Remember hearing about cloud computing for the first time? Initially, I didn't have a clue what those two words meant. Neither does Amy Poehler:
But now it is completely familiar to me. I know it's the virtual space where the songs, photos, videos, e-mails and games from my iPhone, iPad and MacBook Pro are backed up.
Since nothing changes as fast as technology, I had to learn a new term: Big Data.
I leave it to the smart folks at IBM to explain the concept:
Every day, we create 2.5 quintillion bytes of data — so much that 90% of the data in the world today has been created in the last two years alone. This data comes from everywhere: sensors used to gather climate information, posts to social media sites, digital pictures and videos, purchase transaction records, and cell phone GPS signals to name a few. This data is big data.Another article explains how Big Data comes to be, well, Big Data:
We are... not limited here to text data; big data can include video, audio, and images too...In a month, a teen will text, on average, 4,732 times. In a day, two billion YouTube videos are watched and four billion pieces of content are shared on Facebook—about half of those pieces by [just] a couple [of people} alone...What is the relevance to those of us who work in the mental health/EAP fields? We can expect that in the next few years Big Data methodologies will be used, on a grand scale, to analyze admissions to rehab facilities, relationships between medications prescribed and diagnoses, and all kinds of data that I can barely wrap my mind around.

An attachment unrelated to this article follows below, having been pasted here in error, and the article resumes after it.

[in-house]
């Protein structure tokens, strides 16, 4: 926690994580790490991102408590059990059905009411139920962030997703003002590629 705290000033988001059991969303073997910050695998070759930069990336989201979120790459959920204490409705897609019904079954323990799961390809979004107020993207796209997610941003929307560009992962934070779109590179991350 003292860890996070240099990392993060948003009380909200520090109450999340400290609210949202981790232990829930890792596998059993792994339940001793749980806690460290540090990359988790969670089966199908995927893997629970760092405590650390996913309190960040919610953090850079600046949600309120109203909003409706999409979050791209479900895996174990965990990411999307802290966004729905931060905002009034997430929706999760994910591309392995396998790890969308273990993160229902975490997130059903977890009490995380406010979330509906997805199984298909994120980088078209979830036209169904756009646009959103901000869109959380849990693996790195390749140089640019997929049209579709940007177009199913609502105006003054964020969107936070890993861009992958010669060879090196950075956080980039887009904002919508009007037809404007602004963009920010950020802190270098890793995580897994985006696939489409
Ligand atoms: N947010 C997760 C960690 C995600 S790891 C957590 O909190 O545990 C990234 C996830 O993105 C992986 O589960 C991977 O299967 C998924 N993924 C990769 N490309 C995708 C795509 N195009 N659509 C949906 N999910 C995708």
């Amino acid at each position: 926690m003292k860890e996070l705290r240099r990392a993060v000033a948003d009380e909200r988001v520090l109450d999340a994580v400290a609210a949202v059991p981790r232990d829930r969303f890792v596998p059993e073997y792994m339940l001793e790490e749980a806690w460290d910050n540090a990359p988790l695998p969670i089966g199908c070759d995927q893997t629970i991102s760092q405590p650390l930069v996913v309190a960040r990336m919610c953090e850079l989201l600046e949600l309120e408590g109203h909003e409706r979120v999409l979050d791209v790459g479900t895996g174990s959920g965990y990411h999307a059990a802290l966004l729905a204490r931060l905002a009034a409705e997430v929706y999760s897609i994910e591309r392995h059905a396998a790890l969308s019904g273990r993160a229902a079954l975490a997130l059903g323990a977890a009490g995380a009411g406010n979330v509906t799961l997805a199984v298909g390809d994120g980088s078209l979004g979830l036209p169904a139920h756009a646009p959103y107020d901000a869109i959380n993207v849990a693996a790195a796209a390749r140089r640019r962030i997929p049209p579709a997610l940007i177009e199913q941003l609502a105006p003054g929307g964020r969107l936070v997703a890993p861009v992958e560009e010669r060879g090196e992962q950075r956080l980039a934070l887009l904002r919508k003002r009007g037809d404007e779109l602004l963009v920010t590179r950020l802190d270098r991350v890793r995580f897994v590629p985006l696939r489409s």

From all of this analysis will come recommendations for new treatments, new drugs, and countless other changes.
Care to learn more? There is now a peer-reviewed journal called Big Data.
The first issue is free.